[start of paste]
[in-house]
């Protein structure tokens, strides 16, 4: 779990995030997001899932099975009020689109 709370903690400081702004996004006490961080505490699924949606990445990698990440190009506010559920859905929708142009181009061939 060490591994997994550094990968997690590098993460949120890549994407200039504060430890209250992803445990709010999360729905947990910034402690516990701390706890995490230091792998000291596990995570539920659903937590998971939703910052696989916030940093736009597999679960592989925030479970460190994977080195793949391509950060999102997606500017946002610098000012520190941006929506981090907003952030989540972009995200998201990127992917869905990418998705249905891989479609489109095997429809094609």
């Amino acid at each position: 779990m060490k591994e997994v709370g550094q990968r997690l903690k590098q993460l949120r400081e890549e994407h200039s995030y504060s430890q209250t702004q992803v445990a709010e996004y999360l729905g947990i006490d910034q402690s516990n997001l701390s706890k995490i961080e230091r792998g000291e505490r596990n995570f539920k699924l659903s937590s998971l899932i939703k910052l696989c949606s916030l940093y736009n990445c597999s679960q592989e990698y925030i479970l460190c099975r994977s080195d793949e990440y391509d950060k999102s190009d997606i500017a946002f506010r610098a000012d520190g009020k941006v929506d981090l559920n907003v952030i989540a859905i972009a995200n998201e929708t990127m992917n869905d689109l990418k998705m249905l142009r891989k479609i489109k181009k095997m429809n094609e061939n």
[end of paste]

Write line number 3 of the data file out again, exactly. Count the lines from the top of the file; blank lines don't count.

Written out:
């Amino acid at each position: 779990m060490k591994e997994v709370g550094q990968r997690l903690k590098q993460l949120r400081e890549e994407h200039s995030y504060s430890q209250t702004q992803v445990a709010e996004y999360l729905g947990i006490d910034q402690s516990n997001l701390s706890k995490i961080e230091r792998g000291e505490r596990n995570f539920k699924l659903s937590s998971l899932i939703k910052l696989c949606s916030l940093y736009n990445c597999s679960q592989e990698y925030i479970l460190c099975r994977s080195d793949e990440y391509d950060k999102s190009d997606i500017a946002f506010r610098a000012d520190g009020k941006v929506d981090l559920n907003v952030i989540a859905i972009a995200n998201e929708t990127m992917n869905d689109l990418k998705m249905l142009r891989k479609i489109k181009k095997m429809n094609e061939n």